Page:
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Gewählte Publikation:

SHR Neuro Krebs Kardio Lipid

Hoenigl, M; Duettmann, W; Raggam, RB; Seeber, K; Troppan, K; Fruhwald, S; Prueller, F; Wagner, J; Valentin, T; Zollner-Schwetz, I; Wölfler, A; Krause, R.
Potential factors for inadequate voriconazole plasma concentrations in intensive care unit patients and patients with hematological malignancies.
Antimicrob Agents Chemother. 2013; 57(7):3262-3267 [OPEN ACCESS]
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Autor/innen der Med Uni Graz:
Düttmann Wiebke
Fruhwald Sonja
Hönigl Martin
Krause Robert
Prochazka Katharina
Prüller Florian
Rabensteiner Jasmin
Raggam Reinhard Bernd
Valentin Thomas
Wölfler Albert
Zollner-Schwetz Ines
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Abstract:
Voriconazole plasma concentrations (VPCs) vary widely, and concentrations outside the therapeutic range are associated with either worse outcome in invasive aspergillosis (IA) or increased toxicity. The primary goal of this cohort study conducted in a real-life setting was to identify potential factors associated with inadequate VPCs in ICU patients and patients with hematological malignancies. Within a period of 12 months, trough VPCs were obtained and analyzed with high-performance liquid chromatography, and the adequate range was defined as 1.5 to 5.5 mg/liter. VPCs of <1.5 mg/liter were defined as low, whereas VPCs of >5.5 mg/liter were defined as potentially toxic. A total of 221 trough VPCs were obtained in 61 patients receiving voriconazole, and 124/221 VPCs (56%) were found to be low. Multivariate analysis revealed that low VPCs were significantly associated with clinical failure of voriconazole, prophylactic use, younger age, underlying hematological malignancy, concomitant proton pump inhibitor (PPI) (pantoprazole was used in 88% of the patients), and absence of side effects. Low VPCs remained an independent predictor of clinical failure of voriconazole. The defined adequate range was reached in 79/221 (36%) VPCs. In 18 samples (8%), potentially toxic levels were measured. Multivariate analysis revealed higher body mass index (BMI), absence of hematological malignancy, therapeutic application, and diarrhea as factors associated with potentially toxic VPCs. Neurotoxic adverse events occurred in six patients and were mostly associated with VPCs in the upper quartile of our defined adequate range. In conclusion, potential factors like younger age, prophylaxis, underlying hematological malignancy, BMI, and concomitant PPI should be considered within the algorithm of voriconazole treatment.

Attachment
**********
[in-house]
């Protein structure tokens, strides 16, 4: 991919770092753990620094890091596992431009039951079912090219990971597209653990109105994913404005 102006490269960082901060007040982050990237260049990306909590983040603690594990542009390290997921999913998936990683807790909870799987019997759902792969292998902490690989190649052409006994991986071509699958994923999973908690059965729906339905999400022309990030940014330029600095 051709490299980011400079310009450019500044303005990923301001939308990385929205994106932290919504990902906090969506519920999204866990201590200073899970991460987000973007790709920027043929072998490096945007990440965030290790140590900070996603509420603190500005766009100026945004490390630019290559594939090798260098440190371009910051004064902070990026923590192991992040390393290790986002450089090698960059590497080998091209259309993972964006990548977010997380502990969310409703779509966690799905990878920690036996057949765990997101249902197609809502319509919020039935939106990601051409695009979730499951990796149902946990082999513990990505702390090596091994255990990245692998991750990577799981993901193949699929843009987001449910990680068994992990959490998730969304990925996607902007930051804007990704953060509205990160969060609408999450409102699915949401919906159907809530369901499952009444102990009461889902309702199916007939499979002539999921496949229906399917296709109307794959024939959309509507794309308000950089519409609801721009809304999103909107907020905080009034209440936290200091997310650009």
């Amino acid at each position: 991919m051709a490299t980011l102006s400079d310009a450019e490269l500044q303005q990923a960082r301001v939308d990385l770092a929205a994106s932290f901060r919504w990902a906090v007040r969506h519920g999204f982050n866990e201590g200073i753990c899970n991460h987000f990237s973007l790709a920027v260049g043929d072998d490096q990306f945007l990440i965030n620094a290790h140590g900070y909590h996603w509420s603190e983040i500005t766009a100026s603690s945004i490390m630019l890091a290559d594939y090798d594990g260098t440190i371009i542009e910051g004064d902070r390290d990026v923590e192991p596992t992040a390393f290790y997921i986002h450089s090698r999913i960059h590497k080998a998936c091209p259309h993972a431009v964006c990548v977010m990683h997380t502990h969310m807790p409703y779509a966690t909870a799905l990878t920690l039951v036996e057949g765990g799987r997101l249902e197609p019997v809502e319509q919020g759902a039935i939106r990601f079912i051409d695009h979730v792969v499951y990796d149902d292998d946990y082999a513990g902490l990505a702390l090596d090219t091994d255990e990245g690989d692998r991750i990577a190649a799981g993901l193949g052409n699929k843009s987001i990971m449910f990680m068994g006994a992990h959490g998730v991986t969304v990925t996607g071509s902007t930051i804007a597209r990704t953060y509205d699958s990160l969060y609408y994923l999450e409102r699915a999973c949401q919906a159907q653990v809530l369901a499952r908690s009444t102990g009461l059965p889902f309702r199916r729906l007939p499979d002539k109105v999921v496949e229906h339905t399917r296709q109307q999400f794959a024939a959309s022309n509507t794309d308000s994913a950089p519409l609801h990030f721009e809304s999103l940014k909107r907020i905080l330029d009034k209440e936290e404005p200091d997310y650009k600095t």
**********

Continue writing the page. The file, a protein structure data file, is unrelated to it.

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Hematologic Neoplasms - blood
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